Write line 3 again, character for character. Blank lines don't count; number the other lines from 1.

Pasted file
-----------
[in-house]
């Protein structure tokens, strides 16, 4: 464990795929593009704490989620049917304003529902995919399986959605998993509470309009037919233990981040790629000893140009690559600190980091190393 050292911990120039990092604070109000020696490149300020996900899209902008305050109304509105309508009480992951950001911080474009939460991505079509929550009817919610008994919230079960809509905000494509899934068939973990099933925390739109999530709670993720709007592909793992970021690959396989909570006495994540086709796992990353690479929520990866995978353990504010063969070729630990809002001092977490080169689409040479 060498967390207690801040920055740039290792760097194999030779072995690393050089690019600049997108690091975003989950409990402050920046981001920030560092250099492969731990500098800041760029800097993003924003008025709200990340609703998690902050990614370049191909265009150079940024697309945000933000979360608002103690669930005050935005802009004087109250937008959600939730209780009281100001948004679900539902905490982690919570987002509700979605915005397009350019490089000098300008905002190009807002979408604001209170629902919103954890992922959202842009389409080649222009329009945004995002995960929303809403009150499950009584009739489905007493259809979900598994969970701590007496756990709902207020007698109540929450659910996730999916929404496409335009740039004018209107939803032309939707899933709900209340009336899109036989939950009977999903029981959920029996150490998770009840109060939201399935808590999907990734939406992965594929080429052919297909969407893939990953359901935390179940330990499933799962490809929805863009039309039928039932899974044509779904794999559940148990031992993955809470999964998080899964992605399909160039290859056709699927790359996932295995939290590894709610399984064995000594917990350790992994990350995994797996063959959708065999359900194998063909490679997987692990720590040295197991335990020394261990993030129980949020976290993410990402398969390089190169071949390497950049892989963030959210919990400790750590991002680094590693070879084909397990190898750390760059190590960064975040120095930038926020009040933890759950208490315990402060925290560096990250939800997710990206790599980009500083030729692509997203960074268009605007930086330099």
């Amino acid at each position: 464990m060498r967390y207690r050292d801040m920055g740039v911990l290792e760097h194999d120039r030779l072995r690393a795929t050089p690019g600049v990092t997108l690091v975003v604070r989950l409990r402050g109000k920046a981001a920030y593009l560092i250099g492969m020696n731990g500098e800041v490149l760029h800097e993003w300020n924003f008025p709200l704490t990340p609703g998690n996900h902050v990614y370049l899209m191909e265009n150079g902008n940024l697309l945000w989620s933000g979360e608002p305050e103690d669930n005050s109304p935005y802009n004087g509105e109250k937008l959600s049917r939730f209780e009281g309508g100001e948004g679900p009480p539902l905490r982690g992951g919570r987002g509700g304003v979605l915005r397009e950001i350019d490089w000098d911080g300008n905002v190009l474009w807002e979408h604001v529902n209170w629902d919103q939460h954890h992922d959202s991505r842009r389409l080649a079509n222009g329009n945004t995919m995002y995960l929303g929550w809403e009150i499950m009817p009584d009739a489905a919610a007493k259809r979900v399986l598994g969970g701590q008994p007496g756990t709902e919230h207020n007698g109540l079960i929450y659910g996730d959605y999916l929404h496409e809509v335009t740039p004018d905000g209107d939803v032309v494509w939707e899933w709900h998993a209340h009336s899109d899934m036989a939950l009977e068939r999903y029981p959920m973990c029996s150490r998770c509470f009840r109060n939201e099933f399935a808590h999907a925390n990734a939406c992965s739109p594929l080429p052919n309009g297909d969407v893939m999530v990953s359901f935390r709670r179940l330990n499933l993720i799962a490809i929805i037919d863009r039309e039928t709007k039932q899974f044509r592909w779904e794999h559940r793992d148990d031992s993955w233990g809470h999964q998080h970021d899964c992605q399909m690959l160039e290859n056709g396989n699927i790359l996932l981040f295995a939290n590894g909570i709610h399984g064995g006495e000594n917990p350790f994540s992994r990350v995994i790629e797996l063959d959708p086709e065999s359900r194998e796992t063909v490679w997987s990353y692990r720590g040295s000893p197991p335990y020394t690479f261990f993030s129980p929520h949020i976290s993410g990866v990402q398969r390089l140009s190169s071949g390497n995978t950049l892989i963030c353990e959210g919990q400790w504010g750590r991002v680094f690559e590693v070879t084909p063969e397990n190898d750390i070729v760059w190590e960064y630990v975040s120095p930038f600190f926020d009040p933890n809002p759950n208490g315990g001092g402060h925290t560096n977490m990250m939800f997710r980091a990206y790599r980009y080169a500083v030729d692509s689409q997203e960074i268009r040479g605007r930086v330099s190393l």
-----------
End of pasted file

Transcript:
């Amino acid at each position: 464990m060498r967390y207690r050292d801040m920055g740039v911990l290792e760097h194999d120039r030779l072995r690393a795929t050089p690019g600049v990092t997108l690091v975003v604070r989950l409990r402050g109000k920046a981001a920030y593009l560092i250099g492969m020696n731990g500098e800041v490149l760029h800097e993003w300020n924003f008025p709200l704490t990340p609703g998690n996900h902050v990614y370049l899209m191909e265009n150079g902008n940024l697309l945000w989620s933000g979360e608002p305050e103690d669930n005050s109304p935005y802009n004087g509105e109250k937008l959600s049917r939730f209780e009281g309508g100001e948004g679900p009480p539902l905490r982690g992951g919570r987002g509700g304003v979605l915005r397009e950001i350019d490089w000098d911080g300008n905002v190009l474009w807002e979408h604001v529902n209170w629902d919103q939460h954890h992922d959202s991505r842009r389409l080649a079509n222009g329009n945004t995919m995002y995960l929303g929550w809403e009150i499950m009817p009584d009739a489905a919610a007493k259809r979900v399986l598994g969970g701590q008994p007496g756990t709902e919230h207020n007698g109540l079960i929450y659910g996730d959605y999916l929404h496409e809509v335009t740039p004018d905000g209107d939803v032309v494509w939707e899933w709900h998993a209340h009336s899109d899934m036989a939950l009977e068939r999903y029981p959920m973990c029996s150490r998770c509470f009840r109060n939201e099933f399935a808590h999907a925390n990734a939406c992965s739109p594929l080429p052919n309009g297909d969407v893939m999530v990953s359901f935390r709670r179940l330990n499933l993720i799962a490809i929805i037919d863009r039309e039928t709007k039932q899974f044509r592909w779904e794999h559940r793992d148990d031992s993955w233990g809470h999964q998080h970021d899964c992605q399909m690959l160039e290859n056709g396989n699927i790359l996932l981040f295995a939290n590894g909570i709610h399984g064995g006495e000594n917990p350790f994540s992994r990350v995994i790629e797996l063959d959708p086709e065999s359900r194998e796992t063909v490679w997987s990353y692990r720590g040295s000893p197991p335990y020394t690479f261990f993030s129980p929520h949020i976290s993410g990866v990402q398969r390089l140009s190169s071949g390497n995978t950049l892989i963030c353990e959210g919990q400790w504010g750590r991002v680094f690559e590693v070879t084909p063969e397990n190898d750390i070729v760059w190590e960064y630990v975040s120095p930038f600190f926020d009040p933890n809002p759950n208490g315990g001092g402060h925290t560096n977490m990250m939800f997710r980091a990206y790599r980009y080169a500083v030729d692509s689409q997203e960074i268009r040479g605007r930086v330099s190393l």